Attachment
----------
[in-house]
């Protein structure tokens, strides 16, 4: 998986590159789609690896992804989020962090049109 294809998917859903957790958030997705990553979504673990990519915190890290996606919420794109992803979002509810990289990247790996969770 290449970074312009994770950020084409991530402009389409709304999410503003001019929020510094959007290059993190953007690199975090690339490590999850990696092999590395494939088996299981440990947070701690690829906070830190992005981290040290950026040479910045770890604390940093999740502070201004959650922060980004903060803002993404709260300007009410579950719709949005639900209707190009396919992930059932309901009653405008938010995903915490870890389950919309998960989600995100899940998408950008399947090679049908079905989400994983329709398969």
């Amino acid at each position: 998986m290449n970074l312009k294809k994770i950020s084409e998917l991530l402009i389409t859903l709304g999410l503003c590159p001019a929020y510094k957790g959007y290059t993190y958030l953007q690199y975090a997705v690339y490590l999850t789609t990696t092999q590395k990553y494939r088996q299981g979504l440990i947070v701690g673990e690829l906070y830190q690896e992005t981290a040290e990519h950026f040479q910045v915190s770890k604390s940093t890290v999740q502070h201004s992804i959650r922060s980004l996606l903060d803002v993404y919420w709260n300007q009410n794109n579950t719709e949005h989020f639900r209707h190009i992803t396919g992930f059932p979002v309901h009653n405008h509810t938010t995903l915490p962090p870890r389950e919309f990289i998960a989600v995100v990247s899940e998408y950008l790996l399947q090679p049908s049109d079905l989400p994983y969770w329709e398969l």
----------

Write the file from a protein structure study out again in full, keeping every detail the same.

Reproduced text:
[in-house]
């Protein structure tokens, strides 16, 4: 998986590159789609690896992804989020962090049109 294809998917859903957790958030997705990553979504673990990519915190890290996606919420794109992803979002509810990289990247790996969770 290449970074312009994770950020084409991530402009389409709304999410503003001019929020510094959007290059993190953007690199975090690339490590999850990696092999590395494939088996299981440990947070701690690829906070830190992005981290040290950026040479910045770890604390940093999740502070201004959650922060980004903060803002993404709260300007009410579950719709949005639900209707190009396919992930059932309901009653405008938010995903915490870890389950919309998960989600995100899940998408950008399947090679049908079905989400994983329709398969």
């Amino acid at each position: 998986m290449n970074l312009k294809k994770i950020s084409e998917l991530l402009i389409t859903l709304g999410l503003c590159p001019a929020y510094k957790g959007y290059t993190y958030l953007q690199y975090a997705v690339y490590l999850t789609t990696t092999q590395k990553y494939r088996q299981g979504l440990i947070v701690g673990e690829l906070y830190q690896e992005t981290a040290e990519h950026f040479q910045v915190s770890k604390s940093t890290v999740q502070h201004s992804i959650r922060s980004l996606l903060d803002v993404y919420w709260n300007q009410n794109n579950t719709e949005h989020f639900r209707h190009i992803t396919g992930f059932p979002v309901h009653n405008h509810t938010t995903l915490p962090p870890r389950e919309f990289i998960a989600v995100v990247s899940e998408y950008l790996l399947q090679p049908s049109d079905l989400p994983y969770w329709e398969l």